Meadville Tribune

Local News

October 29, 2006

Cancer Society program eases patient's travel burden

10/30/06 — It’s a non-medical procedure that’s been a big stress reducer for 11-year-old Kelsey McClelland and her mother, Brenda Byrd, during Kelsey’s more than three years of treatment for melanoma — a skin cancer.

They’ve used the American Cancer Society’s free Road to Recovery program more than 30 times for trips to UPMC Children’s Hospital in Pittsburgh where Kelsey goes for treatment.

“When we go down (to UPMC Children’s Hospital in Pittsburgh) we have enough to think about,” said Byrd.

The Road to Recovery offers free rides to cancer patients who may be too ill to drive to their doctor’s appointments or treatments; or lack adequate transportation.

“You don’t have to keep your mind on everything — only basic things, the things you have to handle,” said Kesley, a bright-eyed fifth-grader at East End Elementary School, explaining why she likes the service. “I don’t have to miss much of school — that’s what I worry about (missing classes and homework assignments).”

Byrd and her boyfriend, Brian Coon, utilize the program because they have only one vehicle, both of them must work full-time and there are other younger children at their home who need care.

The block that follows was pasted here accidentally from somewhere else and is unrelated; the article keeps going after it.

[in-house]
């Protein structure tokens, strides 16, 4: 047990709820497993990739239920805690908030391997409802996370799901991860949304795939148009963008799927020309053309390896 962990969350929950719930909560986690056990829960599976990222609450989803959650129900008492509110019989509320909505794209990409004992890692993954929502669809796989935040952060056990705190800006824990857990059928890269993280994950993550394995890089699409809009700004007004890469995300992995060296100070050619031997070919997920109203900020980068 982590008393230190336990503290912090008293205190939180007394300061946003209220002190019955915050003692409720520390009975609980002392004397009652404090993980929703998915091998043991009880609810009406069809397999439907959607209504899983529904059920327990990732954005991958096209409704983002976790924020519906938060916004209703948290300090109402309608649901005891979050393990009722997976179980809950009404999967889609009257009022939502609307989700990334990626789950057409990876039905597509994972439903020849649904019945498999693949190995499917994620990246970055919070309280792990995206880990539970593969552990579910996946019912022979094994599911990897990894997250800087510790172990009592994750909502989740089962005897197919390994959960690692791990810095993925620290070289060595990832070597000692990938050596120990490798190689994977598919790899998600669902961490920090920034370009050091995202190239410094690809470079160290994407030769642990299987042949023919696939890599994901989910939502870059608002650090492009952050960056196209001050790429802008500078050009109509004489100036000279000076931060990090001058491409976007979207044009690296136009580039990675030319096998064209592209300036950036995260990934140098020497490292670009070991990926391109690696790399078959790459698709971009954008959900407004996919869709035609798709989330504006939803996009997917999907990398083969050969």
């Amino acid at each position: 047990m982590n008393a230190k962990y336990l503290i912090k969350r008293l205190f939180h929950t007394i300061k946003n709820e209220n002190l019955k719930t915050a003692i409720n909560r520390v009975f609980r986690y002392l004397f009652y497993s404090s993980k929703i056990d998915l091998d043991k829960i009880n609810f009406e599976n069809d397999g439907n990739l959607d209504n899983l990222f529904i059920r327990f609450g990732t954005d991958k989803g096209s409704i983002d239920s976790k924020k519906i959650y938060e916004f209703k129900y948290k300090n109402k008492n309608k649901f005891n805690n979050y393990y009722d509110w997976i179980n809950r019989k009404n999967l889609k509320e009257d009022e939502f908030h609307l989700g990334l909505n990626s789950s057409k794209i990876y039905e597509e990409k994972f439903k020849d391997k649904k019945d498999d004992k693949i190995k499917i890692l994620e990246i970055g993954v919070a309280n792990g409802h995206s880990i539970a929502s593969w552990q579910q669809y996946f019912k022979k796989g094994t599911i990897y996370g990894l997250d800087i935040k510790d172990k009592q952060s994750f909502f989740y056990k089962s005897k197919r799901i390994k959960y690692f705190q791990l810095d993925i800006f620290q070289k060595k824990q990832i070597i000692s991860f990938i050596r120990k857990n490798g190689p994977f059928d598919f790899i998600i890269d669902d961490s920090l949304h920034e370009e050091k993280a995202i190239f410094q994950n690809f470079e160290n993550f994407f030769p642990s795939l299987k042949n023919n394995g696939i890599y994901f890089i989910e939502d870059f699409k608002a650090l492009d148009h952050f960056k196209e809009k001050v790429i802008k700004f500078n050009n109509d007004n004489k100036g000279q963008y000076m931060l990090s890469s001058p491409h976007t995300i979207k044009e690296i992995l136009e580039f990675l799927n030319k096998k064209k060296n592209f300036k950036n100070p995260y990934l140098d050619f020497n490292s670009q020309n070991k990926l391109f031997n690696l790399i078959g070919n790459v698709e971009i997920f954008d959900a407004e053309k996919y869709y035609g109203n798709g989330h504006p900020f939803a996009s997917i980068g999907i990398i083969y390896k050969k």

They learned of Road to Recovery in April 2003. Coon’s father had just passed away and they were wondering

how they were going to coordinate getting Kelsey to Pittsburgh for a treatment.

One of Coon’s

aunts suggested they call the American Cancer Society.

“We were reluctant (at first), but it’s been great,” said Byrd.

Often, Kelsey and her mother have Ken Bossard of Saegertown as their volunteer driver. Bossard is one of 16 volunteer drivers in Crawford County.

Bossard has driven the pair on about half of Kelsey’s more than 30 out-of-town trips for treatments. He also drives other patients as well.

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